1. Teens who `sext’ racy photos charged with porn

I did say a lot was happening recently, didn’t I? This is one last new trend I think interesting to investigate. Without too much of my opinion, sexting is a new trend developing as individuals (especially high school students) text message (SMS, multimedia message) friends pictures of themselves in a sexually revealing manner to flirt with/tease one another. Legally, however, these photos may be illegal given the age of many participants. Some prosecutors are charging youth with child porn felonies for sending or receiving such messages.

The NPR story is new, but this trend is a bit older than this blog. Below I pasted some previous notes from older stories on this topic. These notes where written at the beginning of December and represent an amalgamation my interpretations and quotations from the respective stories.

Technology adds distance? Makes more brazen?
One other comment on what I think links the sexting stuff and the KFC story together – the teens on the Today Show sexting story talked about the distance technology adds into the equation, allowing them to do more brazen things than what they would do in real life. I talk about this a lot when I speak on cyberbullying – the girls aren’t thinking about photos being passed around or imagining themselves in a room full of teen boys looking at them as they took the photos. Just as the KFC trio didn’t think about a co-worker watching them bathe. Technology does make it easier to flirt, bully, share and do other stuff you wouldn’t do face-to-face.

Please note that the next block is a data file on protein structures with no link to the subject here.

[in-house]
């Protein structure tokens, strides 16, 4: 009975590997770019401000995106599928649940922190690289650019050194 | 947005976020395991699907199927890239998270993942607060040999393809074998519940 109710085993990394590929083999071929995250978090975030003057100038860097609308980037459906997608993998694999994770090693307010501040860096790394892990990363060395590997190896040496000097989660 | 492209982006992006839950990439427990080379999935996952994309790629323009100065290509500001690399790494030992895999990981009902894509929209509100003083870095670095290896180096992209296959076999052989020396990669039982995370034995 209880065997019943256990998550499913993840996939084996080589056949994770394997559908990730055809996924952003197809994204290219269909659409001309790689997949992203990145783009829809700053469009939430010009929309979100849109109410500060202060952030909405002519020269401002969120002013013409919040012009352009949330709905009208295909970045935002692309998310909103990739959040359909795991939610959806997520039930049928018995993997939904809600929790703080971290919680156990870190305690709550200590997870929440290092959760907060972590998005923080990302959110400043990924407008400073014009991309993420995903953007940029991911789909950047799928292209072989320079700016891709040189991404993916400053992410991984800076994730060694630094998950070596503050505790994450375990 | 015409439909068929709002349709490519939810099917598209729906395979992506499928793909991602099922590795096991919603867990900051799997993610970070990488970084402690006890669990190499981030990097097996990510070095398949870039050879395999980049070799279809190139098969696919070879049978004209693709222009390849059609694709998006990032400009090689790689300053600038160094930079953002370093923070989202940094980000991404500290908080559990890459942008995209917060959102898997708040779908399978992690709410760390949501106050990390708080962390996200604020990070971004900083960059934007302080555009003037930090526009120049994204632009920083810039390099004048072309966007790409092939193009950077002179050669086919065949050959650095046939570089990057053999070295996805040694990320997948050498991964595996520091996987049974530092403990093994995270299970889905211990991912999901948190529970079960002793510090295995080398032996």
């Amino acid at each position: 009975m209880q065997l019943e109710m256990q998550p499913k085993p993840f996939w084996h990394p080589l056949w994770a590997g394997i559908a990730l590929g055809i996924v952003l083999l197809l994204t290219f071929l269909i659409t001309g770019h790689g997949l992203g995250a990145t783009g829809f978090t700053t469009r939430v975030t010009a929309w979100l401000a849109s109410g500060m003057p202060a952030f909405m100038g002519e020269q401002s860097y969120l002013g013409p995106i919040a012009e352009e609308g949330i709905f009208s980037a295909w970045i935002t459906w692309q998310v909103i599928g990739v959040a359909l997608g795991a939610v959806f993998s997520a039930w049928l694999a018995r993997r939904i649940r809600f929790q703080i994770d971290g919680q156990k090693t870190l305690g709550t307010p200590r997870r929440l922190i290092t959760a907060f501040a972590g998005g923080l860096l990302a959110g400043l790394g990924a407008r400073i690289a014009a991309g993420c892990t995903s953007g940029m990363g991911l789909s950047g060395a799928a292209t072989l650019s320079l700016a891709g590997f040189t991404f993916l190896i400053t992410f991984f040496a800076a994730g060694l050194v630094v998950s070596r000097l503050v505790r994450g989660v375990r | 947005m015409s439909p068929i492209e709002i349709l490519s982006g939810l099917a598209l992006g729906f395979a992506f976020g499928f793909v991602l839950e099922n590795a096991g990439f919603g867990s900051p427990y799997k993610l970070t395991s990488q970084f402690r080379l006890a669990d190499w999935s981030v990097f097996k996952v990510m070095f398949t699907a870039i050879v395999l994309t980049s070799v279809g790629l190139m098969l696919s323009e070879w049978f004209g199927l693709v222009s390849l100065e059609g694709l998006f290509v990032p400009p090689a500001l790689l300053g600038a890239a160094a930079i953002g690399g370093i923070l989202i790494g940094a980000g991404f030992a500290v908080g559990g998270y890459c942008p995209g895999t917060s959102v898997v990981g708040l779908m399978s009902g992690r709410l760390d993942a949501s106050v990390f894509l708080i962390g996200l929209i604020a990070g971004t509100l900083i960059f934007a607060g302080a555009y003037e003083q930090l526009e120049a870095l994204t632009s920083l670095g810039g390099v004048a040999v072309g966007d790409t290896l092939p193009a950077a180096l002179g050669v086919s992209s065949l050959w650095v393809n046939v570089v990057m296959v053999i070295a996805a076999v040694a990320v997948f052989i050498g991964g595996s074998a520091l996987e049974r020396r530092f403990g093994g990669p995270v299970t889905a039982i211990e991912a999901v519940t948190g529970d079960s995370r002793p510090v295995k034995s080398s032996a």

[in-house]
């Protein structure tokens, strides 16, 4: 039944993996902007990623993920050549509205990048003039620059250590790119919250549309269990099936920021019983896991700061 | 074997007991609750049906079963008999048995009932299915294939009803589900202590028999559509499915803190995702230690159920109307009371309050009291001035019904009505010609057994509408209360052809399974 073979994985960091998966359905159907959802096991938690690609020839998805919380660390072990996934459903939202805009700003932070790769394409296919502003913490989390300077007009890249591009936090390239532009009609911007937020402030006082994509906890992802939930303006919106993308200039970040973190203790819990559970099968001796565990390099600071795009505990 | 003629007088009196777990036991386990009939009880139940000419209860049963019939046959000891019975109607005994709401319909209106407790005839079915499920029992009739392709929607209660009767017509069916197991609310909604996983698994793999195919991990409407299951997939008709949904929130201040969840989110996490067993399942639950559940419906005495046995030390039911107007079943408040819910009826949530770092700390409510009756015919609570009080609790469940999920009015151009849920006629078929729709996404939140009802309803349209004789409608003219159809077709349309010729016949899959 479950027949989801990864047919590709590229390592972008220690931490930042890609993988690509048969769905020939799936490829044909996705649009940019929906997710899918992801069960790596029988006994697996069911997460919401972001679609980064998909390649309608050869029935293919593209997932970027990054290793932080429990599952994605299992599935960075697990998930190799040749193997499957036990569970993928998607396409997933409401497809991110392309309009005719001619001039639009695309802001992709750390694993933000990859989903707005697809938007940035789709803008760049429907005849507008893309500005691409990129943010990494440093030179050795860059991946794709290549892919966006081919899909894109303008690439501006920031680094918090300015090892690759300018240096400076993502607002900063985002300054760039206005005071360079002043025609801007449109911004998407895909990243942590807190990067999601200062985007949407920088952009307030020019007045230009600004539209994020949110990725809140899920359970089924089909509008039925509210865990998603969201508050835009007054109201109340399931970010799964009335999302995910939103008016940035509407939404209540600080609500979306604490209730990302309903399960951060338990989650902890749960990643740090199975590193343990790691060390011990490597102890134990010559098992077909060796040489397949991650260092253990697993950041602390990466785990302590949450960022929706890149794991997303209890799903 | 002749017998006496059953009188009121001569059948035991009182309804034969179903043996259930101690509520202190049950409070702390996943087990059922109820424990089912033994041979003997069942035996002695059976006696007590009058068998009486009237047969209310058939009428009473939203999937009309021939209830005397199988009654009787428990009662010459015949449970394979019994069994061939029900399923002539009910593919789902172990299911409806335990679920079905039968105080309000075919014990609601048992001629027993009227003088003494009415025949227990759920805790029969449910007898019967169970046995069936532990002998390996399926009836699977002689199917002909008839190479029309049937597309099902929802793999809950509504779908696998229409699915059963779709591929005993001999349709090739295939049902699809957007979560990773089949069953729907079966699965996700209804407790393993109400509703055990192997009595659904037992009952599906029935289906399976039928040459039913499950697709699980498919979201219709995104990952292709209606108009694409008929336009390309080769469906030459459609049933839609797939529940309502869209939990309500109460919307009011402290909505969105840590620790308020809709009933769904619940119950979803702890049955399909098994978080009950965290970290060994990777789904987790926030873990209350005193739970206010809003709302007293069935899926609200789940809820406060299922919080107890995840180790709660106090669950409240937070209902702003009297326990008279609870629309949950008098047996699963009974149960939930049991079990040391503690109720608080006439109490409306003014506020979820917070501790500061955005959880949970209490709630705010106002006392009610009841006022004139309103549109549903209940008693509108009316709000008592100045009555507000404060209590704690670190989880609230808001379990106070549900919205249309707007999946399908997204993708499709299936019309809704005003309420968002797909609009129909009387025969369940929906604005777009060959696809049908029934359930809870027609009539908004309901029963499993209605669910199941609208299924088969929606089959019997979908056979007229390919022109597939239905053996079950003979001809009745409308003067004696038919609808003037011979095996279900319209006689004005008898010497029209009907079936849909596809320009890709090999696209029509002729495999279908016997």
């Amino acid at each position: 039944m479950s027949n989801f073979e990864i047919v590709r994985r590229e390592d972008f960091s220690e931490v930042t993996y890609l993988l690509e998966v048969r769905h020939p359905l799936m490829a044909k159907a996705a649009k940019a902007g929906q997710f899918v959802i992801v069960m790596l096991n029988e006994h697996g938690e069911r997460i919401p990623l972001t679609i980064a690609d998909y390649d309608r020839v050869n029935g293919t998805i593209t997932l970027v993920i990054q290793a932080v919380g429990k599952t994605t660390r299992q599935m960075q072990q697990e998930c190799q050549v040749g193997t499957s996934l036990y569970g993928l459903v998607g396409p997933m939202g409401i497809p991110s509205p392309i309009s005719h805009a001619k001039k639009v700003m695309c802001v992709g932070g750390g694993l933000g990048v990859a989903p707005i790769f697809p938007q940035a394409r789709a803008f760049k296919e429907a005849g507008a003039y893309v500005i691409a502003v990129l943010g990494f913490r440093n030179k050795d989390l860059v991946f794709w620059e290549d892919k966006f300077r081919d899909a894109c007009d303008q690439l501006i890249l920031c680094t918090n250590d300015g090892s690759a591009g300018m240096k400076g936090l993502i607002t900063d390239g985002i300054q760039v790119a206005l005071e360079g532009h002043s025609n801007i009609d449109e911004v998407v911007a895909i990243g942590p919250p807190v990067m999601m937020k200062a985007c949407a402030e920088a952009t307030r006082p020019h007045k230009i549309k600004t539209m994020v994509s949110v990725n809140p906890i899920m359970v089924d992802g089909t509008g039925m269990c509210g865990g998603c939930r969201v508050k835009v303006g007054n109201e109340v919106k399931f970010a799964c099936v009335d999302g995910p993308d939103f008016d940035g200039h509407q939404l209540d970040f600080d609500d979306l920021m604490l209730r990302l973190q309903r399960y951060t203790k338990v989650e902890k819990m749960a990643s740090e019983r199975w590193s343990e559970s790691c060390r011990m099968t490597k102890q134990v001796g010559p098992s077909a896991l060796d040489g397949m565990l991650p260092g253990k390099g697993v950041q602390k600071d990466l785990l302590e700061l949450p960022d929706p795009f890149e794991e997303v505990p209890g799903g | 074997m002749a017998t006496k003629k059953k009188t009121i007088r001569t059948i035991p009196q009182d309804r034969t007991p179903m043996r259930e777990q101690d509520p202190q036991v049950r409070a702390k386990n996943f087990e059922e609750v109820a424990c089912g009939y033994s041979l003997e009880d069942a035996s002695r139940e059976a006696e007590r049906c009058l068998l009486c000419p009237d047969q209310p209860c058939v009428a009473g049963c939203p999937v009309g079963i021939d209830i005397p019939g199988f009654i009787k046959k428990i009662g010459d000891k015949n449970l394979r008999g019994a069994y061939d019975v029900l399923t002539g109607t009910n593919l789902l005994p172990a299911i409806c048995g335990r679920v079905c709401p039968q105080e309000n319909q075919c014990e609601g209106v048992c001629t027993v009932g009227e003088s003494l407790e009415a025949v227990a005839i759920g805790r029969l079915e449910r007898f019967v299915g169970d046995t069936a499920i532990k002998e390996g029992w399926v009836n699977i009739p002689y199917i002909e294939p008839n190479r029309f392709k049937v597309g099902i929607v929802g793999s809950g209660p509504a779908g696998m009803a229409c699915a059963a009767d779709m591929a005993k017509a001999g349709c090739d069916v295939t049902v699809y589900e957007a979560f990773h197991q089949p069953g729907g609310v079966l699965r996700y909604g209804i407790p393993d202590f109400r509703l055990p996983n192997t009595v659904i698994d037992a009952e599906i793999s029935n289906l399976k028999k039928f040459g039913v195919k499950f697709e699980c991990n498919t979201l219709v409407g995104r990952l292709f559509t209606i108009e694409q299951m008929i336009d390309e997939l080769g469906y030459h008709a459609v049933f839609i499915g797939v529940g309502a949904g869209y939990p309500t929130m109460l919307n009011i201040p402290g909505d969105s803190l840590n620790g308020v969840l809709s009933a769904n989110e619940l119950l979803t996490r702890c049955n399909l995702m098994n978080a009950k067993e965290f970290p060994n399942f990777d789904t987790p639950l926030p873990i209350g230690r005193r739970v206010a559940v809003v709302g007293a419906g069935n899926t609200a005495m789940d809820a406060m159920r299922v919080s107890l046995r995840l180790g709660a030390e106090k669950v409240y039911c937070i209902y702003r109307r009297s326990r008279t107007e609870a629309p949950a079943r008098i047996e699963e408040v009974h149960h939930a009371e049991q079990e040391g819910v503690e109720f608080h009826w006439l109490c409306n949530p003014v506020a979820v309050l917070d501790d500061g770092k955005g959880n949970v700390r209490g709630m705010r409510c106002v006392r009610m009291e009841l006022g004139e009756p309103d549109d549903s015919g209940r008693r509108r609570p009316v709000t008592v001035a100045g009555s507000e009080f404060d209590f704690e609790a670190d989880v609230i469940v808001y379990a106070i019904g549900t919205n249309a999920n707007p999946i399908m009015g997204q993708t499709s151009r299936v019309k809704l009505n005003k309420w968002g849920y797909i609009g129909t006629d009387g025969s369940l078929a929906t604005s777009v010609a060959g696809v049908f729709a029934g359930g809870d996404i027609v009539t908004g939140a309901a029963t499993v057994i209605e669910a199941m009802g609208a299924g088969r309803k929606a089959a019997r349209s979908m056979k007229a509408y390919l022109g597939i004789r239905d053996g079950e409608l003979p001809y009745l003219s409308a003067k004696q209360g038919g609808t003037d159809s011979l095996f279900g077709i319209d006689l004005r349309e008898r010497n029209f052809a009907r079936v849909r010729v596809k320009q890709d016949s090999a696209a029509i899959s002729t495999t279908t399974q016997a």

• “Sext Me.” NBC – 4 KNBC: Video (Los Angeles, CA) December 10, 2008, Local: NewsBank Access World News. . (Video)

Just because a message is meant to be fun doesn’t mean the person who gets it will see it that way. Four in ten teen girls who have sent sexually suggestive content did so “as a joke” but many teen boys (29%) agree that girls who send such content are “expected to date or hook up in real life.” It’s easier to be more provocative or outgoing online, but whatever you write, post or send does contribute to the real-life impression you’re making.

Once post can never delete:
Facebook policy, account termination leaves messages, photos, etc.
What control does a consumer have? What control should they have?
Restricting Access, Making redistribution criminal, etc.

The computer mediated communication theory says the absence of social context clues is the major distinction between computer-mediated communication and face-to-face conversation. The theory emphasizes that participants in a computer-mediated conversation often lose attention easily because there is no one physically present to stop them from doing so.

  • Sonya Cisneros. “Sunday night ‘sext’ messages ruining traditional booty calls.” Daily Skiff, The (Texas Christian University) (Fort Worth, TX) March 20, 2008, State and regional: NewsBank Access World News. .
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